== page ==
I took him back twice. Or was it three times? He was a master manipulator, always knowing what to say to make me feel like I was the one in the wrong. For example, we had been seeing each other for six months (and had swapped “I love you’s,” mind you) when I found out that he had slept with someone else on the same night I had been with him and left early to study. His excuse? We had never had a clear exclusivity discussion. (As if that excuses that kind of grade-A jerk behavior.) This set a precedent that still makes me wince: When he lied or said cruel things, I rationalized them as being my fault, too. The fact that he treated me so badly became this embarrassing hurdle to overcome; I wanted to make him happy to prove to myself that I could do it. (I’m not proud of this.) By the second time we blew up (cheating, again) I knew better than to take him back. Second chances are a part of life—but you should never have to offer a third.

The Only Way Out Is Cold Turkey

The official end came on the heels of my semester abroad. He’d called me every night I was away, guilting me about my absence…but when I got home, I found out that he’d simultaneously been having a relationship with a second girlfriend. At this point, none of his behavior surprised me—and it became painfully clear that the only way out was out. After fleeing campus and returning home, I called him, with my best friend holding my hand, and let him have it. Despite his pleading and many, many moments of weakness where I almost reached out to see how he was doing after the breakup, I held my ground. As a result, I got over him in just a few months’ time. For anyone leaving a toxic relationship, I cannot stress this enough: There has to be a clean, full break. There’s too much room for error otherwise.

 

What Makes Men Fall in Love Hard With the Wrong Girl

It’s called “Shadow Side Attachment.”

Do opposites attract? We’ve all seen at least one couple that just didn’t make sense, especially when you’d learn more about the two of them. For me, the first time I saw it was with a casual acquaintance. He was a high-earning, super-conservative banker who had just divorced his kind, sweet, emotionally stable wife of 20 years.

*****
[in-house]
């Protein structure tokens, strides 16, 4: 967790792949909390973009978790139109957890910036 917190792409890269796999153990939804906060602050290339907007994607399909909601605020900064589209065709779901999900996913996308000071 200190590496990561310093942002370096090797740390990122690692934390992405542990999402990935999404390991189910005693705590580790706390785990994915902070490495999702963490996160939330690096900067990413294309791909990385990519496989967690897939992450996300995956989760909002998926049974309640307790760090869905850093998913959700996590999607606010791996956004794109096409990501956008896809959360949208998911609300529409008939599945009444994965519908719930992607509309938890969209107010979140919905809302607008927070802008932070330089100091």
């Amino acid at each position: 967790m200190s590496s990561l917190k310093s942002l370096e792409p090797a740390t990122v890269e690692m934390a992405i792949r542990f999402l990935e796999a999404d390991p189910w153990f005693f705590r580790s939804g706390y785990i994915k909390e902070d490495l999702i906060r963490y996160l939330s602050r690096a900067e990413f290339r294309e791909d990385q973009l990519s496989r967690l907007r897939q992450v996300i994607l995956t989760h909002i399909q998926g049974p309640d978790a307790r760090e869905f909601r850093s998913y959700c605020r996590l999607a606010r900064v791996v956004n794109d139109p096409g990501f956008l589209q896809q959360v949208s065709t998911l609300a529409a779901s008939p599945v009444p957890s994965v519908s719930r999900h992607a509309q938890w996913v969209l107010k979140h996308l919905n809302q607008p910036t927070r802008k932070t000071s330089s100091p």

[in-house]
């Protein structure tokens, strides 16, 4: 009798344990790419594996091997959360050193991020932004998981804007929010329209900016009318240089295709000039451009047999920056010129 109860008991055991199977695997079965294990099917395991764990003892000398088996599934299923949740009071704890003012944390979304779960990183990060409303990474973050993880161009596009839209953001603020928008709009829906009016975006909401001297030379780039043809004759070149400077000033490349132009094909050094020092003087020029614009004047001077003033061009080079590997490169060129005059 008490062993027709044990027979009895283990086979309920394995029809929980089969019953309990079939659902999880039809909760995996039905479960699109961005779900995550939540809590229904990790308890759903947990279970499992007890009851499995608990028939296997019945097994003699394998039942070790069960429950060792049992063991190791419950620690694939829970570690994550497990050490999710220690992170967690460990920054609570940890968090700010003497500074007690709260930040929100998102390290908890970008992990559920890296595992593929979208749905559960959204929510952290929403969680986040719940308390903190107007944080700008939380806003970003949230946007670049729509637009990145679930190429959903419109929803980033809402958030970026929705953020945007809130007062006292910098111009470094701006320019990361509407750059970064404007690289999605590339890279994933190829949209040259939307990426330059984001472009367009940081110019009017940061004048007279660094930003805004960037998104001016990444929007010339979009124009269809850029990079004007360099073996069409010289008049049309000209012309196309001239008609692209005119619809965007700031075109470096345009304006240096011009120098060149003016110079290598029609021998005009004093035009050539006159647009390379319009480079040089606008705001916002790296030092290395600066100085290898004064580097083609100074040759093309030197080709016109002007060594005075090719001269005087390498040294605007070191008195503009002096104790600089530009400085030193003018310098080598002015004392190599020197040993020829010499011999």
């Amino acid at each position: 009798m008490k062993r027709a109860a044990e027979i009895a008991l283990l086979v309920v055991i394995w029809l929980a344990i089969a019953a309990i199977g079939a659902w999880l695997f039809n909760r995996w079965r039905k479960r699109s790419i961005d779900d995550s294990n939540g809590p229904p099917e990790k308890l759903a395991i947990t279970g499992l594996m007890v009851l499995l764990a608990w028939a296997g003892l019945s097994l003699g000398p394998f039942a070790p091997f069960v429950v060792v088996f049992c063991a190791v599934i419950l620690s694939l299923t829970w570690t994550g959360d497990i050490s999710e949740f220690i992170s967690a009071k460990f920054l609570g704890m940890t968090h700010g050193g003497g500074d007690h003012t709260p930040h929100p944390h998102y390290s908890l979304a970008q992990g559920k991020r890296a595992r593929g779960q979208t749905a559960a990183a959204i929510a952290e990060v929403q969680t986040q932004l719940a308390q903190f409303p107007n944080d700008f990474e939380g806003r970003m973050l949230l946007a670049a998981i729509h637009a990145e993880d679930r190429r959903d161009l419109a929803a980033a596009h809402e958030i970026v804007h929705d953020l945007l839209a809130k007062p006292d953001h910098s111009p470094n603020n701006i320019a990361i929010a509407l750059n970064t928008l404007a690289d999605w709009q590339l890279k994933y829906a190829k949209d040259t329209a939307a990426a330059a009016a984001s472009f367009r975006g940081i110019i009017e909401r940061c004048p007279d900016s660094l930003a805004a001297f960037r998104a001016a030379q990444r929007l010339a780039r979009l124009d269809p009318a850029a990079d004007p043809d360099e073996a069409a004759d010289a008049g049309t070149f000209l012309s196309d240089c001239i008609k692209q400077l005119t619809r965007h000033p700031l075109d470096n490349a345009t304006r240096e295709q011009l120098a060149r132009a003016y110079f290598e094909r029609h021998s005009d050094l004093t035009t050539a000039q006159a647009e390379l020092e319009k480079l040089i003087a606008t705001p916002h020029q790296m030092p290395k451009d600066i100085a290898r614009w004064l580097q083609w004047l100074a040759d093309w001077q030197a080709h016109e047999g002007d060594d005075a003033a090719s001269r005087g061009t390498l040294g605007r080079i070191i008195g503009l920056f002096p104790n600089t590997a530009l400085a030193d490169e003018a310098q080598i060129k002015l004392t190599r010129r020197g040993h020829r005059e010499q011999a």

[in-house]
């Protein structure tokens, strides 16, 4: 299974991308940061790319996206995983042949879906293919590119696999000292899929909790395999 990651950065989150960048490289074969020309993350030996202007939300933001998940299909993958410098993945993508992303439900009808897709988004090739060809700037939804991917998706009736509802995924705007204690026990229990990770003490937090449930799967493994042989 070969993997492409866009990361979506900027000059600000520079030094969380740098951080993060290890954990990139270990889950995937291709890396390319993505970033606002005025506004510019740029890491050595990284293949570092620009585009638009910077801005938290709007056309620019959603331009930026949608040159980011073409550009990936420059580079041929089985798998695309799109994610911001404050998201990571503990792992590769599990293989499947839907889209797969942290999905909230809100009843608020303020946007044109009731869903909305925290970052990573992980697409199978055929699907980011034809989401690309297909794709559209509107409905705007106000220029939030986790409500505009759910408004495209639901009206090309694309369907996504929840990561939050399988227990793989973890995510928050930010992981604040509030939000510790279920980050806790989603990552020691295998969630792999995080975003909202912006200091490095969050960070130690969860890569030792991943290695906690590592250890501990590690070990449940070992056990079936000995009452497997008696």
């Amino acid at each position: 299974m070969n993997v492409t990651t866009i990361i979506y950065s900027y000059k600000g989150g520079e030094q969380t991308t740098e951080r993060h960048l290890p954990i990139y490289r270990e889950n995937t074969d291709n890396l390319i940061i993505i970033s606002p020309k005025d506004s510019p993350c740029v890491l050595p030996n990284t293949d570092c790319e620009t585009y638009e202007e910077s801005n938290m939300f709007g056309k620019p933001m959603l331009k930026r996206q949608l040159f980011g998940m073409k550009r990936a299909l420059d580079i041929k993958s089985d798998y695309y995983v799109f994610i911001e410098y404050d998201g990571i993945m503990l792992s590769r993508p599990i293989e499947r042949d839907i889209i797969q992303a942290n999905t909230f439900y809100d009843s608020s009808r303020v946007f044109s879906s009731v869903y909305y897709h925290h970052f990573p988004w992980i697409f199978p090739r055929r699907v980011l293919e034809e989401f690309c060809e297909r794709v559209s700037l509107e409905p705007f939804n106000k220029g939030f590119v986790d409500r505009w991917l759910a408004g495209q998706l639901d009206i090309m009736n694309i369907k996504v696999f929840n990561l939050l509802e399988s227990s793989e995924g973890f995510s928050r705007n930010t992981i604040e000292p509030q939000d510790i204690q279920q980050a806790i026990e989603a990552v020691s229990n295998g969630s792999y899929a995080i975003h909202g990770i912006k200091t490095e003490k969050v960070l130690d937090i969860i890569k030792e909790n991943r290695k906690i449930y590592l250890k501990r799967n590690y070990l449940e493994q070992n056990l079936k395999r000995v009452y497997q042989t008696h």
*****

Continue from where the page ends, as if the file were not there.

He was now dating a woman who had no degree, a serious drug issue, and a history of getting on the wrong side of the law. Everyone, including his own wife, was left in disbelief that he was falling in love with this woman.

What I later found out was that this story was far from unique. This is, in fact, a pretty common occurrence — or, at the least, more common than I thought it’d be. And, after doing some research, I realized there’s actually a lot of psychology at play in these kinds of relationships.

According to relationship guru Dr. J. Cookerly, much of this has to do with something called “Shadow Side Attachment.”

As the name suggests, many of us have an interest in things that we don’t normally show other people. This is what one might call our “Shadow Side.”

For some of us, that shadow side could be an interest in dating someone who is unusually conservative for our tastes. For others, it could be the desire to do wild and crazy things with people we really shouldn’t be interested in. This is the basis behind the old adage “Opposites attract.”

The funny thing about Shadow Side Attachment is that it often manifests when we’re trying to repress the way we feel.

The good girl wants to escape her “good girl” image for a while and ends up with a “bad boy” who does all sorts of crazy things involving sex, drugs, and maybe a motorcycle.

The bad girl wants to date a good boy who can give her the stability her lifestyle can’t afford her. She wants to have moments where she can bake cookies and just be a normal person. You get the picture.

People who get Shadow Side Attachment don’t necessarily fall in love with the person as much as they fall in love with the fact that the person represents their ability to explore a side to them that they don’t normally get to explore. This is why Dr. Cookerly calls it a form of “false love.”

For the most part, it’s not really sustainable. After all, the thing about people who are polar opposites is that they generally have clashing lifestyles and goals — and that’s usually a dealbreaker in the long run.

While the forbidden nature of a shadow side love may be sexy at the start, it often dissolves into bickering and quarreling about every little thing. As a result, these relationships are typically short-lived, but highly passionate flings.

In the case of the acquaintance and his mistress, it lasted a good two months before he tried to return to his wife, tail between his legs.

However, once in a blue moon, you’ll see a couple that is based on Shadow Side Attachment that actually does turn into a serious, stable, and loving relationship.

I’ve personally seen wild girls end up with conservative guys who never even drank liquor before he met her. However, they tend to be the exception to the rule rather than the rule itself.

So, do opposites attract? Absolutely. There’s just no saying that they’ll stay together.